Itaú BBA - Activity growth remains below potential in Chile

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Activity growth remains below potential in Chile

June 6, 2019

Activity in the primary sector is expected to improve ahead but we see clear downside risks to our 3% growth outlook.

Talk of the Day


Activity has grown below potential in April, as has been the case so far this year. The monthly GDP proxy (Imacec) increased 2.1% yoy in April (1.8% in March), in line with market consensus and a tick above our 1.9% call. Growth was aided by a mining recovery, while services still lead the rest of the economy. Given the weak start to the year and also considering external developments, the central bank is likely to reduce its current 3%-4% growth forecast for this year when it publishes the 2Q Inflation Report (on June 10). Overall, the growth outlook, coupled with still-low inflation, could warrant changes to the current guidance for monetary policy ahead.
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Day Ahead: April’s nominal wage growth will be released at 10:00 AM. The index posted a strong 4.8% year-over-year in March, resulting in a real wage expansion of 2.3%. Signs of wage growth recovery, along with low inflation (expected to stay below the central bank’s 3% target this year) and an expansionary monetary policy, would support consumption ahead.


Yesterday, two agencies worsened their assessment on Mexico’s sovereign rating. Moody's decision to change the outlook to negative on Mexico's A3 ratings reflects the rating agency's concern that the policy framework is weakening in two key respects, with potential negative implications for growth and debt. First, unpredictable policymaking is undermining investor confidence and medium-term economic prospects. Second, lower growth, together with changes to energy policy and the role of PEMEX, introduce risks to Mexico's medium-term fiscal outlook, notwithstanding the government's near-term commitment to prudent fiscal policy. Although a rating upgrade is unlikely in the near future, a return to a stable outlook could result from regained confidence in the government's ability to lay out and implement predictable policies.

Fitch downgraded Mexico to BBB, with the outlook revised to stable. In Fitch's view, meeting fiscal targets will become more difficult heading into 2020 and could result in tighter policy that creates a further headwind to growth. The president has pledged not to raise taxes before 2021. In 2020, the fiscal rule demands a further tightening of the public sector primary balance to 1.3% of GDP. Growth continues to underperform, and downside risks are magnified by threats by U.S. President Trump to impose tariffs on Mexico from June 10 (starting at 5% and rising by a further 5% per month up to a potential 25%) to compel it to stop the flow of migrants across its territory into the U.S., amid a pattern of trade uncertainty. The downgrade of Mexico's IDRs reflects a combination of the increased risk to the sovereign's public finances from Pemex's deteriorating credit profile together with ongoing weakness in the macroeconomic outlook, which is exacerbated by external threats from trade tensions, some domestic policy uncertainty and ongoing fiscal constraints.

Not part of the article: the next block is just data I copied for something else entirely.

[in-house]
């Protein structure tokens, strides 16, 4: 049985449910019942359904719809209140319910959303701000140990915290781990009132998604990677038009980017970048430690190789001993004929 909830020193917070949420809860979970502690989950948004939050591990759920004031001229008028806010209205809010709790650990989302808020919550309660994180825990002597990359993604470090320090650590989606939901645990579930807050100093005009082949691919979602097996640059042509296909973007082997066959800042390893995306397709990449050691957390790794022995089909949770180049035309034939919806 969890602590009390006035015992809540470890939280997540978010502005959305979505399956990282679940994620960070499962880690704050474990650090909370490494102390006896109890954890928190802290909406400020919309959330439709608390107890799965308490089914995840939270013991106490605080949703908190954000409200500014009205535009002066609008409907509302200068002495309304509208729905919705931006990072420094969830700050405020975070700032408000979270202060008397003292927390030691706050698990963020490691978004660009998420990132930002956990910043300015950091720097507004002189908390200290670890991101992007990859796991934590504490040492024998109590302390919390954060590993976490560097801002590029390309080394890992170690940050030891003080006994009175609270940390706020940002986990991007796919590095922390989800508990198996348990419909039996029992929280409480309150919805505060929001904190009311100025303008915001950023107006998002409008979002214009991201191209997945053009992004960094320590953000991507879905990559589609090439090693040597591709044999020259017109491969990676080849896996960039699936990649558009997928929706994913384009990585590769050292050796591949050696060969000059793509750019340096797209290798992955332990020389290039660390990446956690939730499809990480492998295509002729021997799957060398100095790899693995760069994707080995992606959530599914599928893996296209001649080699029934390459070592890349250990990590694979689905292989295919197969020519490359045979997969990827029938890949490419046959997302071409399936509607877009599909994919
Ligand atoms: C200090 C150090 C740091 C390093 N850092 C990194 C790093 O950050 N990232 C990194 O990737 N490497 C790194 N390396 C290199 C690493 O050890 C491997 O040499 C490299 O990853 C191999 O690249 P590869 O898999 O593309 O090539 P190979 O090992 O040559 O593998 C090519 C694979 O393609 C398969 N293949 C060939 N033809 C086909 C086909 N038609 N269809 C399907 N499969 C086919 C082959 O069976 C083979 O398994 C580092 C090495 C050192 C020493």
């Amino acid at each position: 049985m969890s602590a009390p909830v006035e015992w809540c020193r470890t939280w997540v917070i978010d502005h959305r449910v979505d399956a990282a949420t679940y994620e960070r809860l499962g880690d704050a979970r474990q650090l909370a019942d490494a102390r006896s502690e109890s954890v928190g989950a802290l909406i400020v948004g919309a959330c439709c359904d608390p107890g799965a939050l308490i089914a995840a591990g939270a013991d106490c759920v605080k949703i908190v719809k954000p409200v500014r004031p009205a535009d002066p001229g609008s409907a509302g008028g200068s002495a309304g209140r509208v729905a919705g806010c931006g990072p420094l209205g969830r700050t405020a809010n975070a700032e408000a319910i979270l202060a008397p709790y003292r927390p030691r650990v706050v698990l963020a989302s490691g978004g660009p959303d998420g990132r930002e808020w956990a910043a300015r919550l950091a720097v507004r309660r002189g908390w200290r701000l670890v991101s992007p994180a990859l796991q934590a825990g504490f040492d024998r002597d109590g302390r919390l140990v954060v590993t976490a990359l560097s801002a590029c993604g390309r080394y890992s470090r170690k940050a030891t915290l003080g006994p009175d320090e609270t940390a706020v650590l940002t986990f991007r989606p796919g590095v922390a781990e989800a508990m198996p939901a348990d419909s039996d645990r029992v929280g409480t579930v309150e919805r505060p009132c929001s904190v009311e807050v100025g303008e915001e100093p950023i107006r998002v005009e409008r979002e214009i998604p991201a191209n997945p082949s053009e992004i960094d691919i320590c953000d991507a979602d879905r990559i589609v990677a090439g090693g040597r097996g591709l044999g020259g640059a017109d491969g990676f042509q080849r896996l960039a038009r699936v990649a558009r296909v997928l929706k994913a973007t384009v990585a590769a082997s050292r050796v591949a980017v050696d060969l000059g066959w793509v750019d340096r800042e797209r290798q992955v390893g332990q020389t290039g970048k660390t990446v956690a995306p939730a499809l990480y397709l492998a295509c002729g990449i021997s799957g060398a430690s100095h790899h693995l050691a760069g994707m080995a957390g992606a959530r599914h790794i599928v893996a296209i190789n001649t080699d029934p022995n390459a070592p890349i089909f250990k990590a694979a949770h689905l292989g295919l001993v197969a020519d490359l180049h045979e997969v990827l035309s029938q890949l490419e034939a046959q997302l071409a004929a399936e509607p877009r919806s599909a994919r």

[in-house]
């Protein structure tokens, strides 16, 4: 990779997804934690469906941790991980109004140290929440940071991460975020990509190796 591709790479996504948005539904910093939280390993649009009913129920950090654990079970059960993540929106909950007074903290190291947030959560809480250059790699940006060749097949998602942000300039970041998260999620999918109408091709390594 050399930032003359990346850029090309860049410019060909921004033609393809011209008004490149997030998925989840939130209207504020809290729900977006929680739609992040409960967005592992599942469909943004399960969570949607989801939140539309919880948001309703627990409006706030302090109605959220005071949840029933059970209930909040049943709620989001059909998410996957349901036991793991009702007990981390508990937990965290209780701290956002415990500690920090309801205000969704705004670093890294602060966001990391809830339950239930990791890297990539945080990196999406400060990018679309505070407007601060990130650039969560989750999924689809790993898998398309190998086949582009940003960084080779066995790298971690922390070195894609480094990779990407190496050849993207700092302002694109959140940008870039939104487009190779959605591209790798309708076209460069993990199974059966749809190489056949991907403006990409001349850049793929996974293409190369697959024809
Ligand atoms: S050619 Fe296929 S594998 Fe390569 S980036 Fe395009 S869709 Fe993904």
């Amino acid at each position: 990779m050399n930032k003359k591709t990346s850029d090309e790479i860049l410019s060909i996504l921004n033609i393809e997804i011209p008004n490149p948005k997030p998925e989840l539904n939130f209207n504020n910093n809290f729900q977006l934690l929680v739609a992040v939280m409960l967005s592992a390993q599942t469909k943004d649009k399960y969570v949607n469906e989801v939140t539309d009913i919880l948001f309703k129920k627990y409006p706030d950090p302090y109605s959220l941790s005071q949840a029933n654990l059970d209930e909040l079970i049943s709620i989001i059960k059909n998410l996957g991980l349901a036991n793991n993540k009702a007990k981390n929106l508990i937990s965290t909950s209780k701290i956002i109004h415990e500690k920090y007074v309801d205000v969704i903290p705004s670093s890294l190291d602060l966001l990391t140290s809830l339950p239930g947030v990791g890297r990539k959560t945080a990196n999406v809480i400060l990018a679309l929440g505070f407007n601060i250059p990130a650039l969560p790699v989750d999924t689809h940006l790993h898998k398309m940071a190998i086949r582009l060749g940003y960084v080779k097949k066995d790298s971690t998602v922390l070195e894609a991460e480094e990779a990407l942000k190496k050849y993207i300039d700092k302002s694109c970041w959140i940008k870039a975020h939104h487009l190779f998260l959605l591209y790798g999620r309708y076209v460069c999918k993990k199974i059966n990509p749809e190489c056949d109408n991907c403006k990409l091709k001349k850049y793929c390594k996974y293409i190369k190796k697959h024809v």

Day Ahead: The Statistics Institute (INEGI) will announce March’s gross fixed investment, which we expect to decrease 3.1% year-over-year in the period (from -1.9% in February).


In May, inflation came in at 0.31% mom, slightly below our 0.34% forecast and in line with market expectations. Housing (+0.43%) and food (+0.65%) divisions were the main contributors to price gains in the month. Meanwhile, communications (-0.06%) was a drag. On an annual basis, consumer price inflation picked up to 3.31% (3.25% in April), lifted by energy prices. Inflation excluding food and energy prices inched up to 3.00% (2.95% in the previous month). Within this group, durable goods, which include an important tradable component, remain a drag to inflation, as they fell 0.08% from last year (-0.17% previously). Meanwhile, non-durable goods inflation accelerated to 4.08%, from 3.89%. We are expecting inflation to end the year at 3.2%. The negative output gap and controlled inflation expectations would keep inflation at bay.


Day Ahead: May’s auto production (Anfavea) will be released at 11:20 AM.

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